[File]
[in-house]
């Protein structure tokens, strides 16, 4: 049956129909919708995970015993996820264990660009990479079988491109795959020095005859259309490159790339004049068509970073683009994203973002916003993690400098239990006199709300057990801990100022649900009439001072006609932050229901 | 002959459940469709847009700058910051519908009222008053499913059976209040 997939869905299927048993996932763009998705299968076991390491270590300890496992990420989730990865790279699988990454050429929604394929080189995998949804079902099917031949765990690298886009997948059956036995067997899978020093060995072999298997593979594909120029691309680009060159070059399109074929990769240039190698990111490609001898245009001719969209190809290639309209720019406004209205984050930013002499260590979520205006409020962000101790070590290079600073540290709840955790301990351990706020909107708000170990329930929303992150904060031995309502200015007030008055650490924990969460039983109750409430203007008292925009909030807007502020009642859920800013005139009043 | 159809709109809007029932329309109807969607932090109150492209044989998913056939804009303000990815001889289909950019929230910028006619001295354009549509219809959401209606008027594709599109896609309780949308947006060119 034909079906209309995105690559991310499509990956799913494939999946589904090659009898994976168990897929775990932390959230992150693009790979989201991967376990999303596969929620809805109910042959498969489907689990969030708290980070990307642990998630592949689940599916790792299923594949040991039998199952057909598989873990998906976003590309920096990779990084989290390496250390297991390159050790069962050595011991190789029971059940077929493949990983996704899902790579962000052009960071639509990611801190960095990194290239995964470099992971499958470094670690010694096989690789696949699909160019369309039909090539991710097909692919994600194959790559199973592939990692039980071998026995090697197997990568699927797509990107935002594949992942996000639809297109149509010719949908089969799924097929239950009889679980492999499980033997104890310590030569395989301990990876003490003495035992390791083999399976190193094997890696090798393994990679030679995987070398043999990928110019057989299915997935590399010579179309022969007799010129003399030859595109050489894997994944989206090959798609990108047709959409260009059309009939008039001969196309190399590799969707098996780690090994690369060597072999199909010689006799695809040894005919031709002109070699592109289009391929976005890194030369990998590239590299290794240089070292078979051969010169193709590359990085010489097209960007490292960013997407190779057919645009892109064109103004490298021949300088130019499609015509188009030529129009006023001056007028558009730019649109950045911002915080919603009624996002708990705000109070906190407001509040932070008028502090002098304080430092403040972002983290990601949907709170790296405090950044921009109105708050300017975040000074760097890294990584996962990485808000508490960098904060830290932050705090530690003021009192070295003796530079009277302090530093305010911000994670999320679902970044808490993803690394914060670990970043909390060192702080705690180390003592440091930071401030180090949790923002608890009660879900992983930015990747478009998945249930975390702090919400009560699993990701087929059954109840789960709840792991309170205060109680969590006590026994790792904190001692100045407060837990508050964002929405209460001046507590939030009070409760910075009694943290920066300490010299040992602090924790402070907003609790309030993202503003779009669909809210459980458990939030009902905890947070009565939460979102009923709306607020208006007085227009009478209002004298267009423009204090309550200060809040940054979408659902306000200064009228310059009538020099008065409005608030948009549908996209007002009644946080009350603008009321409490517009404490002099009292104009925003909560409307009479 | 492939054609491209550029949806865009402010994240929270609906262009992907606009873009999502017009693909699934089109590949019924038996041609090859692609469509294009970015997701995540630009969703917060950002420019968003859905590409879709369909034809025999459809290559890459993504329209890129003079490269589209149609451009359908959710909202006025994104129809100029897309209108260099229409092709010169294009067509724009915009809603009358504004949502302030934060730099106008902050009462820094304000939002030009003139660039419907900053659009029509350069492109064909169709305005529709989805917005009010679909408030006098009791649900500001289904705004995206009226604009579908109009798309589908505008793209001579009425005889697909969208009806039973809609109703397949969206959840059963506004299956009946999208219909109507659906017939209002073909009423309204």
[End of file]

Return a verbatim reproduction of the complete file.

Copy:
[in-house]
């Protein structure tokens, strides 16, 4: 049956129909919708995970015993996820264990660009990479079988491109795959020095005859259309490159790339004049068509970073683009994203973002916003993690400098239990006199709300057990801990100022649900009439001072006609932050229901 | 002959459940469709847009700058910051519908009222008053499913059976209040 997939869905299927048993996932763009998705299968076991390491270590300890496992990420989730990865790279699988990454050429929604394929080189995998949804079902099917031949765990690298886009997948059956036995067997899978020093060995072999298997593979594909120029691309680009060159070059399109074929990769240039190698990111490609001898245009001719969209190809290639309209720019406004209205984050930013002499260590979520205006409020962000101790070590290079600073540290709840955790301990351990706020909107708000170990329930929303992150904060031995309502200015007030008055650490924990969460039983109750409430203007008292925009909030807007502020009642859920800013005139009043 | 159809709109809007029932329309109807969607932090109150492209044989998913056939804009303000990815001889289909950019929230910028006619001295354009549509219809959401209606008027594709599109896609309780949308947006060119 034909079906209309995105690559991310499509990956799913494939999946589904090659009898994976168990897929775990932390959230992150693009790979989201991967376990999303596969929620809805109910042959498969489907689990969030708290980070990307642990998630592949689940599916790792299923594949040991039998199952057909598989873990998906976003590309920096990779990084989290390496250390297991390159050790069962050595011991190789029971059940077929493949990983996704899902790579962000052009960071639509990611801190960095990194290239995964470099992971499958470094670690010694096989690789696949699909160019369309039909090539991710097909692919994600194959790559199973592939990692039980071998026995090697197997990568699927797509990107935002594949992942996000639809297109149509010719949908089969799924097929239950009889679980492999499980033997104890310590030569395989301990990876003490003495035992390791083999399976190193094997890696090798393994990679030679995987070398043999990928110019057989299915997935590399010579179309022969007799010129003399030859595109050489894997994944989206090959798609990108047709959409260009059309009939008039001969196309190399590799969707098996780690090994690369060597072999199909010689006799695809040894005919031709002109070699592109289009391929976005890194030369990998590239590299290794240089070292078979051969010169193709590359990085010489097209960007490292960013997407190779057919645009892109064109103004490298021949300088130019499609015509188009030529129009006023001056007028558009730019649109950045911002915080919603009624996002708990705000109070906190407001509040932070008028502090002098304080430092403040972002983290990601949907709170790296405090950044921009109105708050300017975040000074760097890294990584996962990485808000508490960098904060830290932050705090530690003021009192070295003796530079009277302090530093305010911000994670999320679902970044808490993803690394914060670990970043909390060192702080705690180390003592440091930071401030180090949790923002608890009660879900992983930015990747478009998945249930975390702090919400009560699993990701087929059954109840789960709840792991309170205060109680969590006590026994790792904190001692100045407060837990508050964002929405209460001046507590939030009070409760910075009694943290920066300490010299040992602090924790402070907003609790309030993202503003779009669909809210459980458990939030009902905890947070009565939460979102009923709306607020208006007085227009009478209002004298267009423009204090309550200060809040940054979408659902306000200064009228310059009538020099008065409005608030948009549908996209007002009644946080009350603008009321409490517009404490002099009292104009925003909560409307009479 | 492939054609491209550029949806865009402010994240929270609906262009992907606009873009999502017009693909699934089109590949019924038996041609090859692609469509294009970015997701995540630009969703917060950002420019968003859905590409879709369909034809025999459809290559890459993504329209890129003079490269589209149609451009359908959710909202006025994104129809100029897309209108260099229409092709010169294009067509724009915009809603009358504004949502302030934060730099106008902050009462820094304000939002030009003139660039419907900053659009029509350069492109064909169709305005529709989805917005009010679909408030006098009791649900500001289904705004995206009226604009579908109009798309589908505008793209001579009425005889697909969208009806039973809609109703397949969206959840059963506004299956009946999208219909109507659906017939209002073909009423309204």